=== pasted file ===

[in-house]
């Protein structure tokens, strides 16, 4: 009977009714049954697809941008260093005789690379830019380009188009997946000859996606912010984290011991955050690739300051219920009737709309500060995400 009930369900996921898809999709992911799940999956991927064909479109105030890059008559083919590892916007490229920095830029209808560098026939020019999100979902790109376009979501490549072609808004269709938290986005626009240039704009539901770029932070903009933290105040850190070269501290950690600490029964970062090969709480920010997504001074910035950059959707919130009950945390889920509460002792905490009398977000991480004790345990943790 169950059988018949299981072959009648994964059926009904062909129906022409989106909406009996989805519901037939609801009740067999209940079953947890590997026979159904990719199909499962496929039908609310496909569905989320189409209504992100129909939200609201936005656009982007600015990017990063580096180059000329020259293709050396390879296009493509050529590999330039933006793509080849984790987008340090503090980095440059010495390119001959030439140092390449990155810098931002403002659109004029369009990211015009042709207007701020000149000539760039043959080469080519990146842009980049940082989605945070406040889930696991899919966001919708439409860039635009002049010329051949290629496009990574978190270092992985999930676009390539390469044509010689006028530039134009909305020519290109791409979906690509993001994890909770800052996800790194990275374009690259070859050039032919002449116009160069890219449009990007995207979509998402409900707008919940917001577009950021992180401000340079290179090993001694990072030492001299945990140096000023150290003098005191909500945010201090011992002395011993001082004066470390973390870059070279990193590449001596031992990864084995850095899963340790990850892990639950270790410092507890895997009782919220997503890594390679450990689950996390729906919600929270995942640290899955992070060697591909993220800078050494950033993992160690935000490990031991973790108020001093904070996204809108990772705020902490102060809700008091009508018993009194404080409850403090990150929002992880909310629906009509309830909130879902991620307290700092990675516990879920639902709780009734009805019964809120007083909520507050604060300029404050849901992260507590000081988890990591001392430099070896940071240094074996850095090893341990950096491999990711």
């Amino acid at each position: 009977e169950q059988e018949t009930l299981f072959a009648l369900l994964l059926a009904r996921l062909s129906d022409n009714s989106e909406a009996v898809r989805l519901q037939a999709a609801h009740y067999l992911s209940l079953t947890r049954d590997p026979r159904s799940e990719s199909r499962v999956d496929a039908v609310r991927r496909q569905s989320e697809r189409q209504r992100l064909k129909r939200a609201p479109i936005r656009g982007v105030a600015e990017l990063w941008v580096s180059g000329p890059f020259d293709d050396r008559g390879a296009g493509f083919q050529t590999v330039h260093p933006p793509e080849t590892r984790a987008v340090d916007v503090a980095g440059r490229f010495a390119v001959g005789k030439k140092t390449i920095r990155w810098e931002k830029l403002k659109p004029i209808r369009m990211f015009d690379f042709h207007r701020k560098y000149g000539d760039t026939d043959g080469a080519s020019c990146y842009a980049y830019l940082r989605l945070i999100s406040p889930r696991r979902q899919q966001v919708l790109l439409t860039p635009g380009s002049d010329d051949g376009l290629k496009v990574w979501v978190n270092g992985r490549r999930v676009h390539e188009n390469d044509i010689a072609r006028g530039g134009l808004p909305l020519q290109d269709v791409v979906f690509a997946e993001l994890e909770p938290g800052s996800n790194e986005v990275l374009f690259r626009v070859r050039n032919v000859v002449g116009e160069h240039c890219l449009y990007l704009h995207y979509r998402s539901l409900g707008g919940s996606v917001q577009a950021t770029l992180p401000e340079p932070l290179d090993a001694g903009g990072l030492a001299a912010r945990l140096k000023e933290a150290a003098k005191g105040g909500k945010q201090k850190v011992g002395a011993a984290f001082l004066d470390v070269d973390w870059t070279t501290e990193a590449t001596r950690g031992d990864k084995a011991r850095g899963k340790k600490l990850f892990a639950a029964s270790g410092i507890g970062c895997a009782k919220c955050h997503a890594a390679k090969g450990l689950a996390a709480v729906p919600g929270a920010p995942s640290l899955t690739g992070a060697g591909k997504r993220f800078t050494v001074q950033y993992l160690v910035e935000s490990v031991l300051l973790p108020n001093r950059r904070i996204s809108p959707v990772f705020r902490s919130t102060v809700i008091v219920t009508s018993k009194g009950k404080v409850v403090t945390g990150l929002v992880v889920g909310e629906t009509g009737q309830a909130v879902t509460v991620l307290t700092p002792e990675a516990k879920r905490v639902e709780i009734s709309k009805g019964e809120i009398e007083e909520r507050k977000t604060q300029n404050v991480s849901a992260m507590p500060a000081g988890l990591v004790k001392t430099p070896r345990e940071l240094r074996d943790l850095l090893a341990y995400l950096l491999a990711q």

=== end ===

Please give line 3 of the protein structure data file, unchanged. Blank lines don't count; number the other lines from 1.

């Amino acid at each position: 009977e169950q059988e018949t009930l299981f072959a009648l369900l994964l059926a009904r996921l062909s129906d022409n009714s989106e909406a009996v898809r989805l519901q037939a999709a609801h009740y067999l992911s209940l079953t947890r049954d590997p026979r159904s799940e990719s199909r499962v999956d496929a039908v609310r991927r496909q569905s989320e697809r189409q209504r992100l064909k129909r939200a609201p479109i936005r656009g982007v105030a600015e990017l990063w941008v580096s180059g000329p890059f020259d293709d050396r008559g390879a296009g493509f083919q050529t590999v330039h260093p933006p793509e080849t590892r984790a987008v340090d916007v503090a980095g440059r490229f010495a390119v001959g005789k030439k140092t390449i920095r990155w810098e931002k830029l403002k659109p004029i209808r369009m990211f015009d690379f042709h207007r701020k560098y000149g000539d760039t026939d043959g080469a080519s020019c990146y842009a980049y830019l940082r989605l945070i999100s406040p889930r696991r979902q899919q966001v919708l790109l439409t860039p635009g380009s002049d010329d051949g376009l290629k496009v990574w979501v978190n270092g992985r490549r999930v676009h390539e188009n390469d044509i010689a072609r006028g530039g134009l808004p909305l020519q290109d269709v791409v979906f690509a997946e993001l994890e909770p938290g800052s996800n790194e986005v990275l374009f690259r626009v070859r050039n032919v000859v002449g116009e160069h240039c890219l449009y990007l704009h995207y979509r998402s539901l409900g707008g919940s996606v917001q577009a950021t770029l992180p401000e340079p932070l290179d090993a001694g903009g990072l030492a001299a912010r945990l140096k000023e933290a150290a003098k005191g105040g909500k945010q201090k850190v011992g002395a011993a984290f001082l004066d470390v070269d973390w870059t070279t501290e990193a590449t001596r950690g031992d990864k084995a011991r850095g899963k340790k600490l990850f892990a639950a029964s270790g410092i507890g970062c895997a009782k919220c955050h997503a890594a390679k090969g450990l689950a996390a709480v729906p919600g929270a920010p995942s640290l899955t690739g992070a060697g591909k997504r993220f800078t050494v001074q950033y993992l160690v910035e935000s490990v031991l300051l973790p108020n001093r950059r904070i996204s809108p959707v990772f705020r902490s919130t102060v809700i008091v219920t009508s018993k009194g009950k404080v409850v403090t945390g990150l929002v992880v889920g909310e629906t009509g009737q309830a909130v879902t509460v991620l307290t700092p002792e990675a516990k879920r905490v639902e709780i009734s709309k009805g019964e809120i009398e007083e909520r507050k977000t604060q300029n404050v991480s849901a992260m507590p500060a000081g988890l990591v004790k001392t430099p070896r345990e940071l240094r074996d943790l850095l090893a341990y995400l950096l491999a990711q």